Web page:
Would Alisha have dumped her Karan if no rich guy was luring her with money? Until then, she was supporting and tolerating the manchild.
As for Tia’s character, played by Ananya Pandey, the less said, the better. Hers is a highly privileged character, and nothing is remotely empowering about her in the movie.
It was embarrassing as a woman to watch how the female characters were sketched and portrayed in the movie, albeit the backstory of intergenerational trauma. The only intelligent woman in the film is Tia’s mother, who tries to make her see things from all perspectives.
A woman dies by suicide, and every female character is a victim. All the women are played around like putty and manipulated by the men in Gehraiyaan.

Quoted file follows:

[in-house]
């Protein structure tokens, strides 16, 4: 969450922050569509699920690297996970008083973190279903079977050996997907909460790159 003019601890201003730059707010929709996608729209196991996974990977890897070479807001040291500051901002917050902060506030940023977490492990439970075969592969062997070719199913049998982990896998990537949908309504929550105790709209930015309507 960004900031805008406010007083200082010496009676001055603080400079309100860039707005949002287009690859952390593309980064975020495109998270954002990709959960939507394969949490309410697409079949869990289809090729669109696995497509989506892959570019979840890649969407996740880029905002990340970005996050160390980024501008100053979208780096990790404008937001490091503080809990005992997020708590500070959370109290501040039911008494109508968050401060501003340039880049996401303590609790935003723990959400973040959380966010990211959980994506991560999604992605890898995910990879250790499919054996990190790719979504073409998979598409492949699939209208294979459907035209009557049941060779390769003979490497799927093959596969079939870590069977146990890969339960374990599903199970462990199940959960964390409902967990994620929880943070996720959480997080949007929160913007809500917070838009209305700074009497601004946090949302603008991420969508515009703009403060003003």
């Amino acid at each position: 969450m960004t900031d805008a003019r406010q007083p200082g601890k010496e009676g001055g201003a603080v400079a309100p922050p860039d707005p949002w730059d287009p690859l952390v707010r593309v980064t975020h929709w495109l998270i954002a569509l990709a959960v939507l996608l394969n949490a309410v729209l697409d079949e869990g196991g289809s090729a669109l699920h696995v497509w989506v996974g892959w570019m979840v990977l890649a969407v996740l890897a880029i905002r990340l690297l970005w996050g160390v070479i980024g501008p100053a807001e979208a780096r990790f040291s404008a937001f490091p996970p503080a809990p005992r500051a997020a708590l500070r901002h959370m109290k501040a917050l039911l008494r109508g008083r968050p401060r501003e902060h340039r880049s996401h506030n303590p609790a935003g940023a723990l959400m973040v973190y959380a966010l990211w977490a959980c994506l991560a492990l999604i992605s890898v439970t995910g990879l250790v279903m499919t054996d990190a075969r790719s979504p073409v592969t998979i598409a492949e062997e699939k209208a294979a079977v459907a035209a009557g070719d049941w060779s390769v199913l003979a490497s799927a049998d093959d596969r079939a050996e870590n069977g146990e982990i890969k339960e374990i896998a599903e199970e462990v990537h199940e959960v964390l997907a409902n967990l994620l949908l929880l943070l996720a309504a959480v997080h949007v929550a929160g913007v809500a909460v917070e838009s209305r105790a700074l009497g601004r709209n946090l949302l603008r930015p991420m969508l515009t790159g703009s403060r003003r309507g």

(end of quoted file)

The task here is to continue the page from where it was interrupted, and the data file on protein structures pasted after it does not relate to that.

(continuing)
The movie highlights the patriarchy, especially in the elite sections of our society, where men control money and power. They plot and scheme and go to any lengths to maintain their supremacy. And it’s again a man, in the form of Alisha’s father, played by Naseeruddin Shah, who’s shown as her saviour. Only when he gives the wise message about being bigger than one mistake does Alisha move on. It seems like she always needs a male shoulder to cry on or seek validation for moving on.
There is no trust between Alisha and Tia. When finally there’s some hope of the two making peace towards the movie’s end, the director butts in with a twist to divide them further apart. There goes your sisterhood flying out the window.
Gehraiyaan joins the serpentine list of movies that fail the Bechdel test.
By its own admission in the song Doobey, Gehraiyaan is unaware, directionless and drowning.
The plot was interesting, but the execution lacked finesse and depth. And so, Gehraiyaan ends up being a snoozefest!